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The Frog & the Ox

From Wikipedia, the free encyclopedia

The Frog and the Ox appears among Aesop’s Fables. The story concerns a frog that tries to inflate itself to the size of an ox, but bursts in the attempt. In some Classical sources the fable concludes with the moral: ‘Not all creatures can become as great as they think.’ There are various versions of the story. In some, the frog sees the ox and tries to equal him in size; in others it is only told of an enormous beast by another and keeps swelling, asking at intervals, ‘Was it as big as this?’

The Story’s Use

Both Martial and Horace are among the Latin satiric writers who made use of the fable of the frog and the ox, although they refer to different versions of it. The story related by Phaedrus has a frog motivated by envy of the ox, illustrating the moral that ‘the needy man, while affecting to imitate the powerful, comes to ruin’.[1] It is to this that Martial alludes in a short epigram (X.79) about two citizens trying to outdo each other by building in the suburbs.[2] Horace places a different version of the story towards the end of a long conversation on the demented behaviour of mankind (Satires II.3, lines 314ff) where Damasippus accuses the poet of trying to keep up with his rich patron Maecenas. His telling follows the Babrius version in which an ox has stepped on a brood of young frogs and the father tries equaling the beast in size when told of it.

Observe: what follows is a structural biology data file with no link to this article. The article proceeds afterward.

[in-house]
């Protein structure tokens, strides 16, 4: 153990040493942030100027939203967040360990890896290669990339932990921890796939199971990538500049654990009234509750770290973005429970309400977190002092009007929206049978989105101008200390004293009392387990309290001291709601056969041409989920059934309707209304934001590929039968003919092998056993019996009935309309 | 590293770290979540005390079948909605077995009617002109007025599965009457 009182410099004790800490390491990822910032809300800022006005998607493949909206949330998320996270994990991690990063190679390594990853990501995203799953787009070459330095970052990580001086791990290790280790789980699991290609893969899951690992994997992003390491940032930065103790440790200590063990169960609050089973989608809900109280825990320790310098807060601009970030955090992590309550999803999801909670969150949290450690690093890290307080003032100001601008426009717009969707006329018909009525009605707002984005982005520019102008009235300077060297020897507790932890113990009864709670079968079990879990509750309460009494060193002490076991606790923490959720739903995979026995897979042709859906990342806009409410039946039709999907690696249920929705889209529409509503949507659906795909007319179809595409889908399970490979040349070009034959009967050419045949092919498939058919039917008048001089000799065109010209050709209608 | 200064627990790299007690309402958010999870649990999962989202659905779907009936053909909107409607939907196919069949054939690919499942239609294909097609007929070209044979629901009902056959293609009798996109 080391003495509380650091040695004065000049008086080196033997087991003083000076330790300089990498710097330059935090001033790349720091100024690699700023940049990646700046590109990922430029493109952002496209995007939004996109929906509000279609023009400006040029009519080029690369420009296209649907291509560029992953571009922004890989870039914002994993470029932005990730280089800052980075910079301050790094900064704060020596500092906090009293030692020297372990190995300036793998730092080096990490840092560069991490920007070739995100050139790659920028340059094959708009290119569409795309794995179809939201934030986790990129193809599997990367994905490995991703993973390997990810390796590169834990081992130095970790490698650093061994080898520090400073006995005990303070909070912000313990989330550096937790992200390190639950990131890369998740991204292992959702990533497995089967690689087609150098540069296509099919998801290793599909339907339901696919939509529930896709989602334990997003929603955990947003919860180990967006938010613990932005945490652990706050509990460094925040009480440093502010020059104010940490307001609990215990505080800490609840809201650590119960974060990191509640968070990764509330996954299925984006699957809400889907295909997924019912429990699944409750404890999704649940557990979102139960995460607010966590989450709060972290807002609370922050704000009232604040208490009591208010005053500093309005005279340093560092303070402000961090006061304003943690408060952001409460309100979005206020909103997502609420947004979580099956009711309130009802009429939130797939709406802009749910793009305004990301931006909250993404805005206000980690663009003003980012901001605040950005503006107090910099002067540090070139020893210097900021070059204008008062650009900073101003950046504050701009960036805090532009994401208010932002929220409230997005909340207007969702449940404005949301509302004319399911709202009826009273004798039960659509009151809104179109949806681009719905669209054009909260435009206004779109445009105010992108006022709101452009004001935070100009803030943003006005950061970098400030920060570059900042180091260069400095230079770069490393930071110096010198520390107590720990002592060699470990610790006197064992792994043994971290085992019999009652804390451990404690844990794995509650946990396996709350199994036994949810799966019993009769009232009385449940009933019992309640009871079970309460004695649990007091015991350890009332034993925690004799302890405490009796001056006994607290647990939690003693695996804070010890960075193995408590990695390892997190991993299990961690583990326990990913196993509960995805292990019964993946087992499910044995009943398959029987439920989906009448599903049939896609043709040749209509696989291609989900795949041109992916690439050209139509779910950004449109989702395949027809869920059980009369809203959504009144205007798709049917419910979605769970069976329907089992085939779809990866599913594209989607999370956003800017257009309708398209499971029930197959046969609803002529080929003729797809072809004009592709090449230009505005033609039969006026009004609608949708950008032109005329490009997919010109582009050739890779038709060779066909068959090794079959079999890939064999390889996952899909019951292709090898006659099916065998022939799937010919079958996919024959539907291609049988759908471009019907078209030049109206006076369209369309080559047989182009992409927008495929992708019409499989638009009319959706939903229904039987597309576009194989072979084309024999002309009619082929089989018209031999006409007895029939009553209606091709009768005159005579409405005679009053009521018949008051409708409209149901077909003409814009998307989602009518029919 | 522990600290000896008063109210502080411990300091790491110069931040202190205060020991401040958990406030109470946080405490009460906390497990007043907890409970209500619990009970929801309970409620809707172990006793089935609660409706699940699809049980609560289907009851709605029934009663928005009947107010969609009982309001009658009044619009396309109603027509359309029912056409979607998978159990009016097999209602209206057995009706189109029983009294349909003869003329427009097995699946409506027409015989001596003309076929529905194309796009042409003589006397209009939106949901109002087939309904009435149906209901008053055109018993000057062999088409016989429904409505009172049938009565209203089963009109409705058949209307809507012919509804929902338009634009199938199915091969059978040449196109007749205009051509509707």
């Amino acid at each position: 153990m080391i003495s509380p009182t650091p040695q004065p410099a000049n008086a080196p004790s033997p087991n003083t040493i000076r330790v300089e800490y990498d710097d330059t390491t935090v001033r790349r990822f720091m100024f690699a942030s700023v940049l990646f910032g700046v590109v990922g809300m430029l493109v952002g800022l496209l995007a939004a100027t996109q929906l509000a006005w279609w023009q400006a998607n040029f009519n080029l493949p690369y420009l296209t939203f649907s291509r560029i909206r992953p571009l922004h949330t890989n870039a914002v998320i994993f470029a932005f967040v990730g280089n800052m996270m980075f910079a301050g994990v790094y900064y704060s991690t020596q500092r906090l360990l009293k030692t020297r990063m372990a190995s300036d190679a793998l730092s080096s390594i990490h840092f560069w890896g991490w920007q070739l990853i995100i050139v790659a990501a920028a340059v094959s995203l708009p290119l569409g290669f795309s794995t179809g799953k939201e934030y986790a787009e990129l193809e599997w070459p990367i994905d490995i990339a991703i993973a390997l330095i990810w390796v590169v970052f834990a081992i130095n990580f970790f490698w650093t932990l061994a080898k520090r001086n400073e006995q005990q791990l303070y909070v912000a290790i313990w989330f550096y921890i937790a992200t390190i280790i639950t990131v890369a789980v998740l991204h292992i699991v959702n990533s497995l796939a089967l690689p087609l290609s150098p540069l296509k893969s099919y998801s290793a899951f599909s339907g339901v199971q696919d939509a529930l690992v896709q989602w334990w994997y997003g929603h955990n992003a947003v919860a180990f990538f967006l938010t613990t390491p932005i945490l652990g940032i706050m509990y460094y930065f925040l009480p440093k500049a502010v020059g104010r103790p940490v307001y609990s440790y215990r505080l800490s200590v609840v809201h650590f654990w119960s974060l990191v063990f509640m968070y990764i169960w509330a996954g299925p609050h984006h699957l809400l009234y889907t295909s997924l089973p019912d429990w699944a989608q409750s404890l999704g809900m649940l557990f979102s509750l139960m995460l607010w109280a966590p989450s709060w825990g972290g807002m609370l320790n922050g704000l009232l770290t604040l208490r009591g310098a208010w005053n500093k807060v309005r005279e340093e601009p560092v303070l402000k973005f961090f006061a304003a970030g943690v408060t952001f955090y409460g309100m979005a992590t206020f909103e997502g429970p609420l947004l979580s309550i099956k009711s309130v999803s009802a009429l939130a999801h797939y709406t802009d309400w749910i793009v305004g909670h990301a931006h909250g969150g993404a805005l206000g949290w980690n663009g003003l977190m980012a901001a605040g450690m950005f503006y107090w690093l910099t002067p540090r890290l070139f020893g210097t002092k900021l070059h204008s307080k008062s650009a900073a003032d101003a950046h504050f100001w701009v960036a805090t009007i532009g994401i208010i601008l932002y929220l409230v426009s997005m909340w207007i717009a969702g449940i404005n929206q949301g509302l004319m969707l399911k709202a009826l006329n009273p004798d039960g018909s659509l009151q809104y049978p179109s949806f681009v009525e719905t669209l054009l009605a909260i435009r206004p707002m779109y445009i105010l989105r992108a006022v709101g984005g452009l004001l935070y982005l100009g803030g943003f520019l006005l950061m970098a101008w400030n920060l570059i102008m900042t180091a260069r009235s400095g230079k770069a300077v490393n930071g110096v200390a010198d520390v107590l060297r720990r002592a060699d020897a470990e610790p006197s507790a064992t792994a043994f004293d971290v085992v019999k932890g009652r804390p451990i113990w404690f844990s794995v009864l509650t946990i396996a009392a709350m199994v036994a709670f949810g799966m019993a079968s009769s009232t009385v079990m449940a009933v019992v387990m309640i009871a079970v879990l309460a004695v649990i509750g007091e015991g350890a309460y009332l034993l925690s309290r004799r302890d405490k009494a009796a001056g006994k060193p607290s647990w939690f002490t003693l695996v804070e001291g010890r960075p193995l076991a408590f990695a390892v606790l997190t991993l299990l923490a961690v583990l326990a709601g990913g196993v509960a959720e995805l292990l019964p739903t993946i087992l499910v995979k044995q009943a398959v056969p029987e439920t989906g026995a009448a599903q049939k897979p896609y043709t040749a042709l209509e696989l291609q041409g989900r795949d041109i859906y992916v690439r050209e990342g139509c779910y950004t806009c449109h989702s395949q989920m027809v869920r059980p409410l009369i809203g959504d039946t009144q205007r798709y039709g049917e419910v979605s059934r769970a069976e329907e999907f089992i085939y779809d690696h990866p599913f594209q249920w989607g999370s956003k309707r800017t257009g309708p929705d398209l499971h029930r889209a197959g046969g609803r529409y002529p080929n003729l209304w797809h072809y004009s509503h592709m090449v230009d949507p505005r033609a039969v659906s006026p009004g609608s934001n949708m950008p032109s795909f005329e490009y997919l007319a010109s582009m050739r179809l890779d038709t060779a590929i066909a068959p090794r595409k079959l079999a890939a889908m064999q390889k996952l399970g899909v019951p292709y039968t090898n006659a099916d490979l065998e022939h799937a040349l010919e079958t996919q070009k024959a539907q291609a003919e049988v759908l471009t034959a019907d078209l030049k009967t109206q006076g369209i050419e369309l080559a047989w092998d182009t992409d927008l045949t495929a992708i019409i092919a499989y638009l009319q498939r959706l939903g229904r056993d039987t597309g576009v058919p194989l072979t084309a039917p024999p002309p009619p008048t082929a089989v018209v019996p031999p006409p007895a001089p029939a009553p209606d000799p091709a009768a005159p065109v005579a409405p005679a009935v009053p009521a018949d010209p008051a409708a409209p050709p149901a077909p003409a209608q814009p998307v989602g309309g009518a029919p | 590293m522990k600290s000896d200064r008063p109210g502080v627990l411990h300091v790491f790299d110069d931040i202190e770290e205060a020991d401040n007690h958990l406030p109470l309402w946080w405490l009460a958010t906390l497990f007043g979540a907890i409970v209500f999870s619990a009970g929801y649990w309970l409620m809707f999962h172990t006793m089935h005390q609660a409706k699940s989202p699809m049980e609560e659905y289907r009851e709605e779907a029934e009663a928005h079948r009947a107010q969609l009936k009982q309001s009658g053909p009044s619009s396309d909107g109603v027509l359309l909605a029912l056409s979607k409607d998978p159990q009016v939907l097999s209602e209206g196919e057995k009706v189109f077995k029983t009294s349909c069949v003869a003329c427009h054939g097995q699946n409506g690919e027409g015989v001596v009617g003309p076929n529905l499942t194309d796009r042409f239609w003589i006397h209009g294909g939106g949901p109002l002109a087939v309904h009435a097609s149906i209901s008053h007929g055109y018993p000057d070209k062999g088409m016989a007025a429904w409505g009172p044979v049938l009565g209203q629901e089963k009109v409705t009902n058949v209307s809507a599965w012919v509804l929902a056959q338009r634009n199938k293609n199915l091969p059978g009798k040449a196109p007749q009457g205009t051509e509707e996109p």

The folly of trying to keep up with the Jones’ is the conclusion drawn by Jean de la Fontaine from the Phaedrus version of the tale, applying it to the artistocratic times in which he lived (“The frog that wished to be as big as the ox”, Fables I.3):

A French pottery figure of the Frog and the Ox, 1857/9

This world of ours is full of foolish creatures too –
Commoners want to build chateaux;
Each princeling wants his royal retinue;
Each count his squires. And so it goes.[3]

The fable was a favourite in England and was put to popular use on 18th century china by the Fenton pottery[4] and in the 19th century by the Wedgewood pottery. This was on its Aesop series of coloured plates, signed by Emile Lessore in the 1860s.[5] Minton’s pottery also used the fable on a series of Aesop tiles a little later. In France a biscuit porcelain figure group illustrating the fable was issued by the Haffreingue porcelain factory at Boulogne between 1857-1859. The ox is modeled lying on the ground and looking down at the frog directly in front.[6]

Other uses have been the appearance of the fable on stamps during the centenary of La Fontaine’s death in 1995. In France it was on one of a strip of six 2,80 franc stamps, each illustrating a different fable; in Albania the fable appears by itself on the 25 leke stamp and as part of the over-all design of the 60 leke commemorative.[7]

 

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